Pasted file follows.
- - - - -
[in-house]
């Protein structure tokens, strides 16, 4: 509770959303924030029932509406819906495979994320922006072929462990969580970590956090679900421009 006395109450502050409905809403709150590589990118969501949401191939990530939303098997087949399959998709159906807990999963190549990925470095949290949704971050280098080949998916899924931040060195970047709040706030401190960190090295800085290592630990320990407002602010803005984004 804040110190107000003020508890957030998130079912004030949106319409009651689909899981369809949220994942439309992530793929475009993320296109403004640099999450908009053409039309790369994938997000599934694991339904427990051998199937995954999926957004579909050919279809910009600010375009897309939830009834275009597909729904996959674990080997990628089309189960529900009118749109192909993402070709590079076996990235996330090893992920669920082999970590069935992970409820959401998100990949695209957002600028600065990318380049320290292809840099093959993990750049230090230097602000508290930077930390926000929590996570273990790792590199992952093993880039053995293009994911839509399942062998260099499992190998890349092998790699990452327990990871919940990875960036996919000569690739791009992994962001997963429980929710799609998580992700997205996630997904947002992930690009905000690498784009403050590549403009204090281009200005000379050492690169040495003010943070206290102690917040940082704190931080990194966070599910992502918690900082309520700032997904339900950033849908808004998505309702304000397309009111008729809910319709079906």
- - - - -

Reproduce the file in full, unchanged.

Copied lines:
[in-house]
């Protein structure tokens, strides 16, 4: 509770959303924030029932509406819906495979994320922006072929462990969580970590956090679900421009 006395109450502050409905809403709150590589990118969501949401191939990530939303098997087949399959998709159906807990999963190549990925470095949290949704971050280098080949998916899924931040060195970047709040706030401190960190090295800085290592630990320990407002602010803005984004 804040110190107000003020508890957030998130079912004030949106319409009651689909899981369809949220994942439309992530793929475009993320296109403004640099999450908009053409039309790369994938997000599934694991339904427990051998199937995954999926957004579909050919279809910009600010375009897309939830009834275009597909729904996959674990080997990628089309189960529900009118749109192909993402070709590079076996990235996330090893992920669920082999970590069935992970409820959401998100990949695209957002600028600065990318380049320290292809840099093959993990750049230090230097602000508290930077930390926000929590996570273990790792590199992952093993880039053995293009994911839509399942062998260099499992190998890349092998790699990452327990990871919940990875960036996919000569690739791009992994962001997963429980929710799609998580992700997205996630997904947002992930690009905000690498784009403050590549403009204090281009200005000379050492690169040495003010943070206290102690917040940082704190931080990194966070599910992502918690900082309520700032997904339900950033849908808004998505309702304000397309009111008729809910319709079906």